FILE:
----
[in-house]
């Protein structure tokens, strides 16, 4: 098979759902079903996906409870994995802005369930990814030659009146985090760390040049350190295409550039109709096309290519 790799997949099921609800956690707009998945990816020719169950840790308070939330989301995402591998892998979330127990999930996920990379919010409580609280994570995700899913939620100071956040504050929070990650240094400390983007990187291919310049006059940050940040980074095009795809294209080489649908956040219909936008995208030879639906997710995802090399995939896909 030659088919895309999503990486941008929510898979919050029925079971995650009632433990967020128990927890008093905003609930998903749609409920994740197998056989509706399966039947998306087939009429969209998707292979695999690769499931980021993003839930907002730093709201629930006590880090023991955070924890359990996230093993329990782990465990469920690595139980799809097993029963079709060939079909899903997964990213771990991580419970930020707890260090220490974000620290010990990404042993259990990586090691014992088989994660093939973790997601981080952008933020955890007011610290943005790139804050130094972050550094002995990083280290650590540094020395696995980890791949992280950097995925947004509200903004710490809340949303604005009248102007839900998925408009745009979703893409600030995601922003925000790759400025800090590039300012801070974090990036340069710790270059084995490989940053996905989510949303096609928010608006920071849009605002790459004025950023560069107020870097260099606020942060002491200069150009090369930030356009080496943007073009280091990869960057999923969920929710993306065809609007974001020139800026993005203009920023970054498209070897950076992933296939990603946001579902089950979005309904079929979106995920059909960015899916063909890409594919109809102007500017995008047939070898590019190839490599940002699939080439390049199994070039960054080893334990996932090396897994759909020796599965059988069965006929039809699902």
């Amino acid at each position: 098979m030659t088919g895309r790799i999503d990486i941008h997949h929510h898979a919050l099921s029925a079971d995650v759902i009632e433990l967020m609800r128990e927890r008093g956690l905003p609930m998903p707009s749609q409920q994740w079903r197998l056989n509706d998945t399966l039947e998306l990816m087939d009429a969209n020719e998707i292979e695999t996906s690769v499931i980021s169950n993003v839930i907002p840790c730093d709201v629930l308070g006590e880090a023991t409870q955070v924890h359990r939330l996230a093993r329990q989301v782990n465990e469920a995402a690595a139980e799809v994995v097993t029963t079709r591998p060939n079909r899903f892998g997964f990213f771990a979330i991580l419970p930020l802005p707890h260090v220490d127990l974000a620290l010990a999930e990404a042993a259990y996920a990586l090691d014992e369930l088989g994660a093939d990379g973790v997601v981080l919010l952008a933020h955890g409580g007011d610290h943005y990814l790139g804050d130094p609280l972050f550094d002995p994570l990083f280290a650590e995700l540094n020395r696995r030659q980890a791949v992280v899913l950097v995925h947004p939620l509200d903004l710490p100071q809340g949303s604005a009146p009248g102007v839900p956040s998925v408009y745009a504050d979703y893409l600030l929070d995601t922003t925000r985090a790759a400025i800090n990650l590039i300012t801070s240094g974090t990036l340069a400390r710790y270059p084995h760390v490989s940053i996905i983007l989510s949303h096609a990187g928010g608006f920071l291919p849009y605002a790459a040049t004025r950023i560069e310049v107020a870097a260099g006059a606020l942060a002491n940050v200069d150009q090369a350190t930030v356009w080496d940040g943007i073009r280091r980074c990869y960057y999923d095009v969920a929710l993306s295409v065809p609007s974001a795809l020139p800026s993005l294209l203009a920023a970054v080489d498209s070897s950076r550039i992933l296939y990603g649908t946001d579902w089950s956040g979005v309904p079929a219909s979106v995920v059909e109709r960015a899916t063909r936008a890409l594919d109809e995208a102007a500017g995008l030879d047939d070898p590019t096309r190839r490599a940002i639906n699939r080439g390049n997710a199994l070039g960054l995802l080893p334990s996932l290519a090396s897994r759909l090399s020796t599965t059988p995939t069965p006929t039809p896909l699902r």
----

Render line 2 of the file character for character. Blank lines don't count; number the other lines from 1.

């Protein structure tokens, strides 16, 4: 098979759902079903996906409870994995802005369930990814030659009146985090760390040049350190295409550039109709096309290519 790799997949099921609800956690707009998945990816020719169950840790308070939330989301995402591998892998979330127990999930996920990379919010409580609280994570995700899913939620100071956040504050929070990650240094400390983007990187291919310049006059940050940040980074095009795809294209080489649908956040219909936008995208030879639906997710995802090399995939896909 030659088919895309999503990486941008929510898979919050029925079971995650009632433990967020128990927890008093905003609930998903749609409920994740197998056989509706399966039947998306087939009429969209998707292979695999690769499931980021993003839930907002730093709201629930006590880090023991955070924890359990996230093993329990782990465990469920690595139980799809097993029963079709060939079909899903997964990213771990991580419970930020707890260090220490974000620290010990990404042993259990990586090691014992088989994660093939973790997601981080952008933020955890007011610290943005790139804050130094972050550094002995990083280290650590540094020395696995980890791949992280950097995925947004509200903004710490809340949303604005009248102007839900998925408009745009979703893409600030995601922003925000790759400025800090590039300012801070974090990036340069710790270059084995490989940053996905989510949303096609928010608006920071849009605002790459004025950023560069107020870097260099606020942060002491200069150009090369930030356009080496943007073009280091990869960057999923969920929710993306065809609007974001020139800026993005203009920023970054498209070897950076992933296939990603946001579902089950979005309904079929979106995920059909960015899916063909890409594919109809102007500017995008047939070898590019190839490599940002699939080439390049199994070039960054080893334990996932090396897994759909020796599965059988069965006929039809699902």